While being an owner of a vital downtown retail establishment, Wolff was also a founding member of the Traverse City Downtown Development Authority (DDA) in 1979 and served on its board for 31 years, including time as chairman. He is recognized by those who have followed him for helping to create many of the things people enjoy about Front Street and the surrounding area to this day. Wolff was also a member of the Downtown Traverse City Association and an early recipient of its Lyle DeYoung Award for his significant contributions in support of downtown’s business district.

Past and current Traverse City leaders have noted the key role the Wolff family played downtown, including toughing it out as business owners during several economic downturns when the area struggled mightily, and through the decades when retail business was rapidly shifting to malls.

Wolff was active in local and state pharmacist associations, the Rotary Club, the Parish Council at Traverse City St. Francis, and was a Boy Scout leader.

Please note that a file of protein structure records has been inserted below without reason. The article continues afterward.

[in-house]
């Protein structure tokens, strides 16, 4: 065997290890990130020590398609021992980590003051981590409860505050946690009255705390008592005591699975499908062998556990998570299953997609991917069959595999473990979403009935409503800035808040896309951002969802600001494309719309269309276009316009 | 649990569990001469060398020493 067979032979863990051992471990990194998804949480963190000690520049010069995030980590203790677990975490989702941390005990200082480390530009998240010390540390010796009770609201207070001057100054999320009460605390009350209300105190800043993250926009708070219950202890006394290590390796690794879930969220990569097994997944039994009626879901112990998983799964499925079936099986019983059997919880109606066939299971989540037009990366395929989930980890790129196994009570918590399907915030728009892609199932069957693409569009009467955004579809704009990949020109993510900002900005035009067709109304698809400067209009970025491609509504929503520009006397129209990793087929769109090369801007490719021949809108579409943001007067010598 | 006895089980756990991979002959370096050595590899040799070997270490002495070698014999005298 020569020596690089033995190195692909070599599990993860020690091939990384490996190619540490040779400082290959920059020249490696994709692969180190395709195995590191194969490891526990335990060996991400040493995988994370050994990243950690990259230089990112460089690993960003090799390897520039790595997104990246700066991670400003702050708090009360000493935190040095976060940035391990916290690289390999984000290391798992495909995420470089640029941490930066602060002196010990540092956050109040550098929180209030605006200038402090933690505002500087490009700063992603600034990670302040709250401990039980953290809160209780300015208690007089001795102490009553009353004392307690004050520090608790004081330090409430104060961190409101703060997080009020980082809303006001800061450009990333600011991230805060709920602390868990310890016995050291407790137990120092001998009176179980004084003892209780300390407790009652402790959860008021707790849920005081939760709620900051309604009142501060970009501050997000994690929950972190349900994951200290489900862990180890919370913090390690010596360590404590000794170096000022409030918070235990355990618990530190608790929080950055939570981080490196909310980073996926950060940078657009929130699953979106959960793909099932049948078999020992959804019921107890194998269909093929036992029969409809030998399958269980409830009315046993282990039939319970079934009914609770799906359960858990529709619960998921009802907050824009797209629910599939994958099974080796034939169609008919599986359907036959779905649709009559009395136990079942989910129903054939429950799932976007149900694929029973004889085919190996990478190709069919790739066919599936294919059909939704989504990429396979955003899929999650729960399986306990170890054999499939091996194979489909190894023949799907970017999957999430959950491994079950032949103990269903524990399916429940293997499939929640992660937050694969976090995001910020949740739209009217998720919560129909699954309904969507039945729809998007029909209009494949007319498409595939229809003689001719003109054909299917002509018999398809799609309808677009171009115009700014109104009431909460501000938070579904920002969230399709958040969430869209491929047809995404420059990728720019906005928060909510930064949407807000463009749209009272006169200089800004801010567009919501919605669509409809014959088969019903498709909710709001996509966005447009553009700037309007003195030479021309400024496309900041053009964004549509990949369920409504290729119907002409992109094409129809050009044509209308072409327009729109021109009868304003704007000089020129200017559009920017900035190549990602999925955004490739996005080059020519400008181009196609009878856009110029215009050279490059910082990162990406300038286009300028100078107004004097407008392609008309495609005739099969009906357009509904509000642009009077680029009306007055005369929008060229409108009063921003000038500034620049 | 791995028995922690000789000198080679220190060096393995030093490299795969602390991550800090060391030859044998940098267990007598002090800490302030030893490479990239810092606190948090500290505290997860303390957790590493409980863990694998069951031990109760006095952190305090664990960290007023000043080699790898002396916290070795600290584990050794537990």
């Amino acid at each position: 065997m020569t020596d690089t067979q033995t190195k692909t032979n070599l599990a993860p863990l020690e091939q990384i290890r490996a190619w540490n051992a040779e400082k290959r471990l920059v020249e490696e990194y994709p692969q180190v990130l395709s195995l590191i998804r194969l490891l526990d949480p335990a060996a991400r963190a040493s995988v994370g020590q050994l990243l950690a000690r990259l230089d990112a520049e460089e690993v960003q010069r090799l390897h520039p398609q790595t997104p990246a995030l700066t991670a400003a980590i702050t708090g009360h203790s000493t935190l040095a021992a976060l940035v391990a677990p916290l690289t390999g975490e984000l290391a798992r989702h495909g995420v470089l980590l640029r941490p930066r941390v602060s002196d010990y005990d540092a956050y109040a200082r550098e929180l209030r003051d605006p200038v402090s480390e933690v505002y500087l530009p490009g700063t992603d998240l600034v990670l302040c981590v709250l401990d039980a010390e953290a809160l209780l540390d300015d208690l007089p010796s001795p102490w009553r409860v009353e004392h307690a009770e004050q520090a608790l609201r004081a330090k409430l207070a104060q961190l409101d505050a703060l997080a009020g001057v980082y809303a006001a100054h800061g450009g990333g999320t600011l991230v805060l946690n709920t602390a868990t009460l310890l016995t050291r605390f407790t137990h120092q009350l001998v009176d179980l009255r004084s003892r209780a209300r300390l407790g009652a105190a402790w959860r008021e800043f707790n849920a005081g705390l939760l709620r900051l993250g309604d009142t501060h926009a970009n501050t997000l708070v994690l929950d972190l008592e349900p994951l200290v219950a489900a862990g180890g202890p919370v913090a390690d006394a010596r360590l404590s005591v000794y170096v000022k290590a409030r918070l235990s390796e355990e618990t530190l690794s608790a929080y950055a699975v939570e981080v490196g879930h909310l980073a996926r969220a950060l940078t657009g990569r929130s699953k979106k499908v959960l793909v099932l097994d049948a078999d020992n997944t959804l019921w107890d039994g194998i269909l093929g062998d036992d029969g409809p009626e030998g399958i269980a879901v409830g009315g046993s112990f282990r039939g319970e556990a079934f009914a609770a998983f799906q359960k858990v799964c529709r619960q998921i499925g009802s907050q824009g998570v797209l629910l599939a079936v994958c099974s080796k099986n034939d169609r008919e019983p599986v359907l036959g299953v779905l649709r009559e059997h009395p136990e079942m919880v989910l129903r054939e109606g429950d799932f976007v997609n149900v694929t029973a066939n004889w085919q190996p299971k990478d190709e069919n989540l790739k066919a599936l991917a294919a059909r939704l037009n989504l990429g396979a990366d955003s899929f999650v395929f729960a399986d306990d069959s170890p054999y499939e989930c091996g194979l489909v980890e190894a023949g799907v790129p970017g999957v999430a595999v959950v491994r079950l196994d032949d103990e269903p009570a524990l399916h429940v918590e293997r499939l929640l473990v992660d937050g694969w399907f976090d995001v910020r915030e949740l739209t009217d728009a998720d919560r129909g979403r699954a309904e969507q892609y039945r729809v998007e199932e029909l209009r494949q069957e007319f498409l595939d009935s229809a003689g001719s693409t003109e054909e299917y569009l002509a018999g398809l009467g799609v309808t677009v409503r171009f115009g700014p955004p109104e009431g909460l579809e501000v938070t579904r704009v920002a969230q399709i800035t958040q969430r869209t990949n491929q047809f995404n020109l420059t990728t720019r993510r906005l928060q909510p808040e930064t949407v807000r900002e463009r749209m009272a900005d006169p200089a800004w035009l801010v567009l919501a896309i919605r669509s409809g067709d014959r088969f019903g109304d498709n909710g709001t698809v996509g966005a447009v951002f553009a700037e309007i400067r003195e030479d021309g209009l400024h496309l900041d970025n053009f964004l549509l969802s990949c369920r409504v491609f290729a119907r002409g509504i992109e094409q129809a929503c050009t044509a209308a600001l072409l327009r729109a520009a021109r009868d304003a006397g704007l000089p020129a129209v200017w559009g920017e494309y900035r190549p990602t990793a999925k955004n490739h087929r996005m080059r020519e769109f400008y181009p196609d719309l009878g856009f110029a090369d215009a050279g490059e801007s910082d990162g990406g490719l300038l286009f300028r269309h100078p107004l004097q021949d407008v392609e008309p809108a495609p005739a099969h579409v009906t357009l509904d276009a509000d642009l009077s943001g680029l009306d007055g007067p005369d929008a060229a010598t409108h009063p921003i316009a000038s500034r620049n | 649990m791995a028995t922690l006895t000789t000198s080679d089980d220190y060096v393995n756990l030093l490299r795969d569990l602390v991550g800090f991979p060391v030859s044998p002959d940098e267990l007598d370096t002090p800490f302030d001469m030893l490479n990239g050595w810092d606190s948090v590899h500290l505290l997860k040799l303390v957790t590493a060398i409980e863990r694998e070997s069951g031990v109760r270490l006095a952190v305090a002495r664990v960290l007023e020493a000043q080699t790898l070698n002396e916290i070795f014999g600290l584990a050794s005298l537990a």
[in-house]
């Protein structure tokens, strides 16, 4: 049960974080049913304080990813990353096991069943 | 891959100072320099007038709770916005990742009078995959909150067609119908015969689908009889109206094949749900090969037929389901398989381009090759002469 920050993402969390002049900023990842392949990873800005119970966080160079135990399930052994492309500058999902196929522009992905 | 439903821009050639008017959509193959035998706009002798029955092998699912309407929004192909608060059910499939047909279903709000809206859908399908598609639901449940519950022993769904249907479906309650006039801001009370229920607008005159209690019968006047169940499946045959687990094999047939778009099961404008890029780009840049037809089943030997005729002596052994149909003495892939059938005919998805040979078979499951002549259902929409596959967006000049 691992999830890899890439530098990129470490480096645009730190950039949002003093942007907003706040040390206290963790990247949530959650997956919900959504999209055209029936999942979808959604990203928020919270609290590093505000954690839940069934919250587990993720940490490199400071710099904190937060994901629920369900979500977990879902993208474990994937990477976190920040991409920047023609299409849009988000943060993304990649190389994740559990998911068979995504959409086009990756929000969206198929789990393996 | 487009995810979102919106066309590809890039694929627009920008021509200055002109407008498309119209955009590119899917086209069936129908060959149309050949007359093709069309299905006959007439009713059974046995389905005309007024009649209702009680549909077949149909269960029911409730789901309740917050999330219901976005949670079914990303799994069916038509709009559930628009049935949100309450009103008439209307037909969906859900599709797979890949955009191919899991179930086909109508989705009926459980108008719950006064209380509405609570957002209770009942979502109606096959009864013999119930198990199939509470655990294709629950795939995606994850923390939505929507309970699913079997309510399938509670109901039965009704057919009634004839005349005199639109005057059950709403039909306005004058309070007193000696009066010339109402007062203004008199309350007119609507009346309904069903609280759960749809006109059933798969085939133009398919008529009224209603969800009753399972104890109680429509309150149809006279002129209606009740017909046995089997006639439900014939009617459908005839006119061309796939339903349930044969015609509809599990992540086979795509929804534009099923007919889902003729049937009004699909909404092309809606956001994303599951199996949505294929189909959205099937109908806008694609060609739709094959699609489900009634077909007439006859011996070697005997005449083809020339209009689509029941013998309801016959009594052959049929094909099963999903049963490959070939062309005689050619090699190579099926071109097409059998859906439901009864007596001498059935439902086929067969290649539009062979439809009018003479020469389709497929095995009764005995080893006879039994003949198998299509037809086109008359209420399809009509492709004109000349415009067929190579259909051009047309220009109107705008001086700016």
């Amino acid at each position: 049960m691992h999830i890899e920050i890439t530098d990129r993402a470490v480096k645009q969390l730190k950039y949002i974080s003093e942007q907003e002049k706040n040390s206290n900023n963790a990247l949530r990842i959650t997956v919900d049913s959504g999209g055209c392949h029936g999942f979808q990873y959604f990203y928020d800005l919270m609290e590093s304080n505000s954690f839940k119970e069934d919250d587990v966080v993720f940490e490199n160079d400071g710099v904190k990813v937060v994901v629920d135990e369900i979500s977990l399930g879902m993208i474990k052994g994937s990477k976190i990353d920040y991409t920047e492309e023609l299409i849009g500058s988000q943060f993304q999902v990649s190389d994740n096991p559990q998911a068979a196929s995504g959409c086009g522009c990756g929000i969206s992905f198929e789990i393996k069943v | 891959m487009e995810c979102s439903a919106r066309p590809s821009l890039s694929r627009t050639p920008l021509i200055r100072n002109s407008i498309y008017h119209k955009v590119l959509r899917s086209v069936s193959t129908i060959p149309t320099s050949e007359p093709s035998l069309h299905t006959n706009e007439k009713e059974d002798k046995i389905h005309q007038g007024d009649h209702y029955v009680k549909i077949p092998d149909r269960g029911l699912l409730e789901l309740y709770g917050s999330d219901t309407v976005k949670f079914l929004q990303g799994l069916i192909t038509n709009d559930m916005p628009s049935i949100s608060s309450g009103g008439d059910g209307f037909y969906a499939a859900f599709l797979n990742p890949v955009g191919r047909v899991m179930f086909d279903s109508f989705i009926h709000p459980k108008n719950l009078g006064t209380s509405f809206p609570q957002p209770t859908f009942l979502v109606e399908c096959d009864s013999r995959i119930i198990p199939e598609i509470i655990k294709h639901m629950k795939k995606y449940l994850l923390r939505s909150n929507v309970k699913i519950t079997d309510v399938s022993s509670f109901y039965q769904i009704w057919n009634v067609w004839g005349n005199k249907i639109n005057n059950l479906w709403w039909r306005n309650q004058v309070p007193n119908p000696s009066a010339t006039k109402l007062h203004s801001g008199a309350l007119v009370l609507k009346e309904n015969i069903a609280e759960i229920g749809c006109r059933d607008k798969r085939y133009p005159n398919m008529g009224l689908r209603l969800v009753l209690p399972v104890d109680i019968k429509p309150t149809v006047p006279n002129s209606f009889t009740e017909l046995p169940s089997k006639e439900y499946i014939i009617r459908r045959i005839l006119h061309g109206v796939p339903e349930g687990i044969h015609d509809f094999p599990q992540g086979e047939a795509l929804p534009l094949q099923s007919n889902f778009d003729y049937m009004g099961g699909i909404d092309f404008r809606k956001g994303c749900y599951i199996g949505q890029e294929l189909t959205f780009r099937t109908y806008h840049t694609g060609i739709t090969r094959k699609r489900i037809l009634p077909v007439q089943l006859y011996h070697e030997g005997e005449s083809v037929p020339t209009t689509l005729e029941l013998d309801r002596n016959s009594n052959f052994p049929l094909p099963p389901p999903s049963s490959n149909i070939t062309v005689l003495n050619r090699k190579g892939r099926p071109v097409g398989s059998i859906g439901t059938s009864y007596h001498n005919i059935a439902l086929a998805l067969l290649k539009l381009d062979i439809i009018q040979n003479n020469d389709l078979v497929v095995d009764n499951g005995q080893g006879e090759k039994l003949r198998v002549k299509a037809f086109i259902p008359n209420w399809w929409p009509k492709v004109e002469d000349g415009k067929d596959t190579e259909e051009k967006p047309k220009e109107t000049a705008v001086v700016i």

Wolff died on June 1, 2020, in Traverse City, 18 days shy of his 92nd birthday.


Mary Jean Brick – “The Advocate”

“We exist to ensure that local family members with disabilities remain a part of our community — not apart from it.” –Mary Jean Brick

Mary Jean Brick (1923 – 2009) had heart. A lot of it. And, by most accounts, did not take no for an answer. Those qualities, combined with unstoppable spirit and rock-solid faith, took a vision Brick had for a better life for marginalized people in her community and built it – literally.

Inspired by personal experiences with both a sister and a son with special needs, Brick laid the foundation that has improved the lives of adults living with physical and developmental challenges in the area for nearly 50 years.

Under Brick’s guidance, passion and tireless advocacy, the area’s first-of-its-kind Community Living Center opened in 1978 in Traverse City. It was a place where residents could learn daily living skills and grow their independence in a family atmosphere, as well as engage with the larger community.